A Composite President: Chinese Menu
If Americans could pick someone for the White House next year from a Chinese menu, what do opinion polls tell us about what they want?
The seesawing Republican race, along with Obama’s falling favorables, suggest that voters’ appetites are more jaded than they have been for decades. But if they could pick and choose traits, what kind of composite President would we get?
Resistance to Romney clearly shows a desire for something new, but if Gingrich is the answer, what’s the question? Newt’s surge suggests preference for a know-it-all sweet talker spiced with sudden surprises, like immigration compassion and Dickensian attacks on poor children, to a blandly predictable flip-flopper without Gingrich’s say-anything panache to cover a record of reversals that makes Mitt’s taste tame.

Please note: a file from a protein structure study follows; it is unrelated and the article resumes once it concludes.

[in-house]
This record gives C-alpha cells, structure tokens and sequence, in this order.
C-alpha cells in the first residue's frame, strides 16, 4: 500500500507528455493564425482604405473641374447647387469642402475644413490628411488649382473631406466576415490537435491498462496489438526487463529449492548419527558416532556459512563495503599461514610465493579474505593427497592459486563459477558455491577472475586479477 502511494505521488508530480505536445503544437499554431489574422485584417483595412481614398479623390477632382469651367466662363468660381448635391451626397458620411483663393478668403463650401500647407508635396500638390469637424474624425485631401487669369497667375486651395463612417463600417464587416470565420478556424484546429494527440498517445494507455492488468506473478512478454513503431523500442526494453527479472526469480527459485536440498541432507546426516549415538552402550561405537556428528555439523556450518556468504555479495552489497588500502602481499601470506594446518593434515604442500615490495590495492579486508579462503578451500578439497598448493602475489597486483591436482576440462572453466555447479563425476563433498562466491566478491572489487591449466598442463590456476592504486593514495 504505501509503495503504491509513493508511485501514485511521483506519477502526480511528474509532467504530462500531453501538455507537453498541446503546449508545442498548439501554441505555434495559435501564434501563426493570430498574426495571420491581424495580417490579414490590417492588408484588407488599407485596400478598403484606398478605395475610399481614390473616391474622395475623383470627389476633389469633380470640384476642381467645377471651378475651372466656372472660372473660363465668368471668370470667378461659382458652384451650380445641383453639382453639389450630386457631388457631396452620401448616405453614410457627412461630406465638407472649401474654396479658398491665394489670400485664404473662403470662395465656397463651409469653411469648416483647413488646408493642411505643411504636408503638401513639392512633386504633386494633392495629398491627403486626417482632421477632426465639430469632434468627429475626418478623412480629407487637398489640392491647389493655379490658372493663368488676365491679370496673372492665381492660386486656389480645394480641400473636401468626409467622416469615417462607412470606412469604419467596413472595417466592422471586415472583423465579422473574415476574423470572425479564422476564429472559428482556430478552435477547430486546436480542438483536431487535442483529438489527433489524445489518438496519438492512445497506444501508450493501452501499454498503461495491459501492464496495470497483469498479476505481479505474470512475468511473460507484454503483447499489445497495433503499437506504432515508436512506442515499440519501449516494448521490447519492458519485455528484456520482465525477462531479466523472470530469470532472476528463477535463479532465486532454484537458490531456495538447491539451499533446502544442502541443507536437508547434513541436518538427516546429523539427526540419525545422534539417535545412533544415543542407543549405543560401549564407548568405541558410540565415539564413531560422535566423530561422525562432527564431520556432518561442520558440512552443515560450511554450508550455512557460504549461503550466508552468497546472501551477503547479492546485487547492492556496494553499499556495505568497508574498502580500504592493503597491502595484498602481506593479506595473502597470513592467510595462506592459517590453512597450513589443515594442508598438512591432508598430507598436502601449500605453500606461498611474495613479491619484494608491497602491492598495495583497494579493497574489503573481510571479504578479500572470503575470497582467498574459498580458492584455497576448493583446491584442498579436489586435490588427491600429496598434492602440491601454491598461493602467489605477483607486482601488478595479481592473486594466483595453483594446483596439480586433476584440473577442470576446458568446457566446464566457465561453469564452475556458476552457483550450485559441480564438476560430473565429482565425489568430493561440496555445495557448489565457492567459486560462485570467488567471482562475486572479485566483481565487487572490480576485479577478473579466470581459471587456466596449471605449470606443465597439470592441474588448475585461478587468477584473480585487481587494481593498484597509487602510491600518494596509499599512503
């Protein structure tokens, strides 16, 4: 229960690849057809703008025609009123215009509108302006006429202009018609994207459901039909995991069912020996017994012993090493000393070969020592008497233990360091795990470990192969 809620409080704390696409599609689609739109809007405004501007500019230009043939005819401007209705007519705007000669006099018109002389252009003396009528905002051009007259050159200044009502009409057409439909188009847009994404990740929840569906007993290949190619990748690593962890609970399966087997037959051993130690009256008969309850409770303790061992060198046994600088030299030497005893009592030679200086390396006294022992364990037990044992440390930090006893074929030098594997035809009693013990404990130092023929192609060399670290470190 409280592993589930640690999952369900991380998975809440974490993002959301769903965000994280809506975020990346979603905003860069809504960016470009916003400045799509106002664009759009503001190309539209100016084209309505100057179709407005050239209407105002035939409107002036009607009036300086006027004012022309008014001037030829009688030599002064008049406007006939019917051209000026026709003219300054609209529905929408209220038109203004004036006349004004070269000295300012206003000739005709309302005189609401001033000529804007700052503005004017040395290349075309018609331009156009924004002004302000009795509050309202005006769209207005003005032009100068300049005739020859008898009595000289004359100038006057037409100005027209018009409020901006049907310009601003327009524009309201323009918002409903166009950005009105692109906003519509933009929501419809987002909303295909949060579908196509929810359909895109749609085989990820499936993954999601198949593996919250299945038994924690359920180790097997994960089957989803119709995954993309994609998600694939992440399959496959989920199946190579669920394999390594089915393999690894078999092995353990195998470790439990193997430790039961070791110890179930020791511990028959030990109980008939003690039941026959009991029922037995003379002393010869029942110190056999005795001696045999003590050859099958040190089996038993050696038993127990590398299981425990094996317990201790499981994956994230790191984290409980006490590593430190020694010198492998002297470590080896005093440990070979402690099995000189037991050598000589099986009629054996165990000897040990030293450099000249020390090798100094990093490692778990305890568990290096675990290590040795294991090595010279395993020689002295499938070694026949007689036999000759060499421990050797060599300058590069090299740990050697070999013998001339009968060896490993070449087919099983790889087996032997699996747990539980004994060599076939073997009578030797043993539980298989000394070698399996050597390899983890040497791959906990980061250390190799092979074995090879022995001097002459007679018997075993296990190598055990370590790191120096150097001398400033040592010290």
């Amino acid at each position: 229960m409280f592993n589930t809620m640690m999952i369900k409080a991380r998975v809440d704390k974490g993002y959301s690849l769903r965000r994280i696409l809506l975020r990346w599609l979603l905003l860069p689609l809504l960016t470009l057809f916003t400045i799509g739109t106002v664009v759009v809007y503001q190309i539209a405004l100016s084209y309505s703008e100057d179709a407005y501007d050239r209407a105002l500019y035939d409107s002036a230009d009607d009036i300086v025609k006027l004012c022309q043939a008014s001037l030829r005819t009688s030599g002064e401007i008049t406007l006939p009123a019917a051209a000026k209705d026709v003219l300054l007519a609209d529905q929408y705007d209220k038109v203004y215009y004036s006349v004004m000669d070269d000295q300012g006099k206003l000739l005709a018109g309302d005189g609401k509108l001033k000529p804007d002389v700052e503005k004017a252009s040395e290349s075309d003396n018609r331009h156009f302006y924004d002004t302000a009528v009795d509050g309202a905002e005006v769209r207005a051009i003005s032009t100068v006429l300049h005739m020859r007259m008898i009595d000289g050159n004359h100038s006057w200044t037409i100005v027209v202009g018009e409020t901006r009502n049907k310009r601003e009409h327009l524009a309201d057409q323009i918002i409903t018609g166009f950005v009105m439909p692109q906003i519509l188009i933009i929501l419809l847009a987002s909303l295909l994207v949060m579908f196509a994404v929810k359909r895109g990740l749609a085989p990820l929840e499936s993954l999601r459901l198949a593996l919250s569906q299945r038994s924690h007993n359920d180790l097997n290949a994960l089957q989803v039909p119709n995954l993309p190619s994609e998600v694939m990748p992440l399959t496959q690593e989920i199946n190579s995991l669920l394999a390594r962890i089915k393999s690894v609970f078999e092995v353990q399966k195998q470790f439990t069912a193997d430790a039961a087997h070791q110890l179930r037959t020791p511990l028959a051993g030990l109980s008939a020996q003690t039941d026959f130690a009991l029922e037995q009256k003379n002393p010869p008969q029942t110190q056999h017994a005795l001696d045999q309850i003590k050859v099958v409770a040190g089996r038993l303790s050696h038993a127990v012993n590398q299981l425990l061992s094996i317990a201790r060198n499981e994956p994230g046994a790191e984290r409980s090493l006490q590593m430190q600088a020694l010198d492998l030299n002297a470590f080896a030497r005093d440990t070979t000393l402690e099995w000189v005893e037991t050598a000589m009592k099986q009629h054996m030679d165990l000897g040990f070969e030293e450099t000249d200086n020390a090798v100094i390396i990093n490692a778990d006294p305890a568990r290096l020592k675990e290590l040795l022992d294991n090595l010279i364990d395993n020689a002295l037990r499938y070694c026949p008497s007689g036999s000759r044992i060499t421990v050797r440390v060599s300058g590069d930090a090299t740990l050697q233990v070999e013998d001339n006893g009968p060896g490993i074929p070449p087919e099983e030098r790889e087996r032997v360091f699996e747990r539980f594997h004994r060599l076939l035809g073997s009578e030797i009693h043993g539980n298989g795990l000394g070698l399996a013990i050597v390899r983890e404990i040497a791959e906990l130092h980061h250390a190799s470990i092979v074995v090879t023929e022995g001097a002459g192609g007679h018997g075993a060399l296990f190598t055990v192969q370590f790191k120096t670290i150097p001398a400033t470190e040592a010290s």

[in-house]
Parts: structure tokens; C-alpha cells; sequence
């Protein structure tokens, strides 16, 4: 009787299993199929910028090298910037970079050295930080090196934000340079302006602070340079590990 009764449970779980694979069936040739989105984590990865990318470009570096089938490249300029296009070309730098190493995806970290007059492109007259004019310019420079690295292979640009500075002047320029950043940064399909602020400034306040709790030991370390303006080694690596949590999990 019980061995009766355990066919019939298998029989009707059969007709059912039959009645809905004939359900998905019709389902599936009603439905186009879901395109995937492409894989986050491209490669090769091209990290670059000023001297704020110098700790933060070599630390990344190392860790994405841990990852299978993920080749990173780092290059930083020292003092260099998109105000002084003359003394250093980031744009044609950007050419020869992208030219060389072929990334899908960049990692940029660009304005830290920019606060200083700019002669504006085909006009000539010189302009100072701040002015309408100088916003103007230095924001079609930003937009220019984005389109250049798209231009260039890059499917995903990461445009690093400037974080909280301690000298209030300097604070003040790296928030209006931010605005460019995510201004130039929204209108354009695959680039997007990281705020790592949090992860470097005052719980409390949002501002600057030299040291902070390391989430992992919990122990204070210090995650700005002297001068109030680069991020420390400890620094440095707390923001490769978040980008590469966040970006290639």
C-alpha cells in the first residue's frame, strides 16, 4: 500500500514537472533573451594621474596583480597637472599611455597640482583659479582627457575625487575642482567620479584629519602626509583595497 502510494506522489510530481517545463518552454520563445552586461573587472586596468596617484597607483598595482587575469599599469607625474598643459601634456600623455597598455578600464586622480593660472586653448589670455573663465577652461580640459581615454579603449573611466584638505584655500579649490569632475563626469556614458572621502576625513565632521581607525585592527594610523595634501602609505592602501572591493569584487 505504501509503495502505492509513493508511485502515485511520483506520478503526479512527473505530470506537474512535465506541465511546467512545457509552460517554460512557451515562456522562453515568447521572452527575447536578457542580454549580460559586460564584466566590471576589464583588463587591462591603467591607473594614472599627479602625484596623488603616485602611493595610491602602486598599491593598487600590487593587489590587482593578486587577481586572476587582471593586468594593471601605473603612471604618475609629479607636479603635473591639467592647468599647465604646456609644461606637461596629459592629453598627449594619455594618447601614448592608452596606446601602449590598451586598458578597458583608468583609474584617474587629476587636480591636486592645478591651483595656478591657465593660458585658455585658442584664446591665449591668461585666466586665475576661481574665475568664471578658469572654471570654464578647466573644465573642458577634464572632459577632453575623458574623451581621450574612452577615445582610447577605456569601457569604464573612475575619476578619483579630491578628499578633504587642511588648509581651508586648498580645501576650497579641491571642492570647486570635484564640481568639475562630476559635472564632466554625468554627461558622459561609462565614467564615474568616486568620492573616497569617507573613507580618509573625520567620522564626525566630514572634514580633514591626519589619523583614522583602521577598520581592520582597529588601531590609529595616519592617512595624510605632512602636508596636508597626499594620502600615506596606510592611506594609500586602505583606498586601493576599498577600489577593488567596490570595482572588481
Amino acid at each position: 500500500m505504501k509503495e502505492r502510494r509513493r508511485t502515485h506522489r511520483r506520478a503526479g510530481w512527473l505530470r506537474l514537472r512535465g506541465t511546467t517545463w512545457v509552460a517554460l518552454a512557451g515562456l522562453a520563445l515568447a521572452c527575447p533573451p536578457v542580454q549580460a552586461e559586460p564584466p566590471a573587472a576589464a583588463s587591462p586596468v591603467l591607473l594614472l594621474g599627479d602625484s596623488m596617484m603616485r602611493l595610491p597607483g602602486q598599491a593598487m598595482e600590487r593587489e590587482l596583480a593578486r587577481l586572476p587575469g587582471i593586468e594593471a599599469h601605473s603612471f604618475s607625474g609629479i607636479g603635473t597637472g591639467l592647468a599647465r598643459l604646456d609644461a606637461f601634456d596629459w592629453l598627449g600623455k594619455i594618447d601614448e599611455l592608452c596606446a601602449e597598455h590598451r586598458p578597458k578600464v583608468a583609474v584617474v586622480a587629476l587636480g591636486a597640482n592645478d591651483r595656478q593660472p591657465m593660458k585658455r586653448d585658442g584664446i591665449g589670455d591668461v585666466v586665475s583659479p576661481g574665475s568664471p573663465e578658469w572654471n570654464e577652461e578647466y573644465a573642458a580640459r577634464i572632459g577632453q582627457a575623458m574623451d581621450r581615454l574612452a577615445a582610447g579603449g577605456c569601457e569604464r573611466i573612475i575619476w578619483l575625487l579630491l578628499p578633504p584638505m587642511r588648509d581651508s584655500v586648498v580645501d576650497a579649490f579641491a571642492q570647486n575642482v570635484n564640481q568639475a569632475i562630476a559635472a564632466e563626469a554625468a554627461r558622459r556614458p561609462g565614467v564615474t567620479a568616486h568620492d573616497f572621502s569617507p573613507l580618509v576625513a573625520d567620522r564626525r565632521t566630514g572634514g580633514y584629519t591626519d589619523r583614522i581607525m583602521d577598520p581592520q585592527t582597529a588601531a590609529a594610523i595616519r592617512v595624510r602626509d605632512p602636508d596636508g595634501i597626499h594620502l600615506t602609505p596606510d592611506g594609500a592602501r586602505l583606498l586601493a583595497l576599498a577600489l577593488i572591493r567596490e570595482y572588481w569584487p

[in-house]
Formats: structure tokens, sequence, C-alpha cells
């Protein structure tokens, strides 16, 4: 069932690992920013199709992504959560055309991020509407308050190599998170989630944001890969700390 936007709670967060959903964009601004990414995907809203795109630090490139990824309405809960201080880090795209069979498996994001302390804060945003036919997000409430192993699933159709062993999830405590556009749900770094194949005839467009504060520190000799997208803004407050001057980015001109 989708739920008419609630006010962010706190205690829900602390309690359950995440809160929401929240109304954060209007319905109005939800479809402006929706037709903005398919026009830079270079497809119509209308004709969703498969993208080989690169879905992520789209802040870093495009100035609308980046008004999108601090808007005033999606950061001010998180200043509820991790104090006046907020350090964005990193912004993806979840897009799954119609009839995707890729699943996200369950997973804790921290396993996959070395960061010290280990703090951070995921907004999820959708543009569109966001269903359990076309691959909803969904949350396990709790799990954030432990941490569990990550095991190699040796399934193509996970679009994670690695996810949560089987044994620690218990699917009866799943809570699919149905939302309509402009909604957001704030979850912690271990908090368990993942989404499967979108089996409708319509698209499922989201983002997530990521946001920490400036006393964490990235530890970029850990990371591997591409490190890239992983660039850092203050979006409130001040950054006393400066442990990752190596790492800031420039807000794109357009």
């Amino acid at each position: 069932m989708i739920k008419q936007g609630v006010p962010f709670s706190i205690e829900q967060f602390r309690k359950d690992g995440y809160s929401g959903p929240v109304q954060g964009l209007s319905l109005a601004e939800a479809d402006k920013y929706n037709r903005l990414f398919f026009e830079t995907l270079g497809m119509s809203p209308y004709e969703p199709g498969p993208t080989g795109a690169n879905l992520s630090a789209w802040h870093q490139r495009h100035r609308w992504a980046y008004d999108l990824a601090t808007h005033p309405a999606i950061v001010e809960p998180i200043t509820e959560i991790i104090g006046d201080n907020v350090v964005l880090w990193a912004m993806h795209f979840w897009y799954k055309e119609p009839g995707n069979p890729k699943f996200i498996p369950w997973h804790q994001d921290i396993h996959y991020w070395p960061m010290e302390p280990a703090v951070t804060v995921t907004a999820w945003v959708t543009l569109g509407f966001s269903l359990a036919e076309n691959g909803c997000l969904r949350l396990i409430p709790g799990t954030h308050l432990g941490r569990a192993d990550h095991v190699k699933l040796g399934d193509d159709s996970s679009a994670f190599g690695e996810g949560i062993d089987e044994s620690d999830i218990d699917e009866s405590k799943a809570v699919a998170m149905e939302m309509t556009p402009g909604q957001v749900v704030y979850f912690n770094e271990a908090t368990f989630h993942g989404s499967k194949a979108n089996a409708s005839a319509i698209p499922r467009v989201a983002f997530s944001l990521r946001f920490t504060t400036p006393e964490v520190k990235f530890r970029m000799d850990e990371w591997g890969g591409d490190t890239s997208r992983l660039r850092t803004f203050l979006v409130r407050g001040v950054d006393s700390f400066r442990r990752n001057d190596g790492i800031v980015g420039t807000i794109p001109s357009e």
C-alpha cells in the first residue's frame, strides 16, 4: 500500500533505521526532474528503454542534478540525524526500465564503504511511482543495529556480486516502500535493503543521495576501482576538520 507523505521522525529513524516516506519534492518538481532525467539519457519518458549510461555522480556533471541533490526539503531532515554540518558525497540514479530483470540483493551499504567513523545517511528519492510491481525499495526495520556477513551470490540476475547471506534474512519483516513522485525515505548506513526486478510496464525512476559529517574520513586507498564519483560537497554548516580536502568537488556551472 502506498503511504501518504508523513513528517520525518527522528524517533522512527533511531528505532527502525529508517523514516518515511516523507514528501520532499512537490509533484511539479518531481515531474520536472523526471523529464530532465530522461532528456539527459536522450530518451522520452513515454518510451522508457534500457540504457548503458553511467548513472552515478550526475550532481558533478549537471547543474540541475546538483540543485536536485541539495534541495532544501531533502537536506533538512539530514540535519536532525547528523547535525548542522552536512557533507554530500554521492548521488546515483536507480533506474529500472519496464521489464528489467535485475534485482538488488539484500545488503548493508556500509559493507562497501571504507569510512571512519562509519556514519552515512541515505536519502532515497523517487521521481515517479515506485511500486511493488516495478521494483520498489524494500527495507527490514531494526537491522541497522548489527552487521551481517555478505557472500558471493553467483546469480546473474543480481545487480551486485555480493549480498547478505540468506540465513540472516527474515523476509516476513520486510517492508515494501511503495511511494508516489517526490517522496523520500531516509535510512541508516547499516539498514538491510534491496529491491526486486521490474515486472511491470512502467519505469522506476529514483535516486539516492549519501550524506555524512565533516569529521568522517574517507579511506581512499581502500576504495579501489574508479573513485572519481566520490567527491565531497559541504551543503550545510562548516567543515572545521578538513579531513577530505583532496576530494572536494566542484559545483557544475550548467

Yet thinking conservatives who want to win will hang on to Romney, immovable hair and all, as their best bet.
Ron Paul, who wants to wipe the table of almost everything, nonetheless offers a palate-clearing clarity on the follies of Newtness and continuing to pour trillions that might save the American economy into foreign wars.
Put Romney’s hair, Gingrich’s certainty and Paul’s staunchness on the table, and what would voters want of Obama?
One clue goes back to early in the 2008 campaign when Maureen Dowd challenged him on his “toughness,” asking, “Do you worry that you might be putting yourself on a pedestal too much? Because people also want to see you mix it up a little.”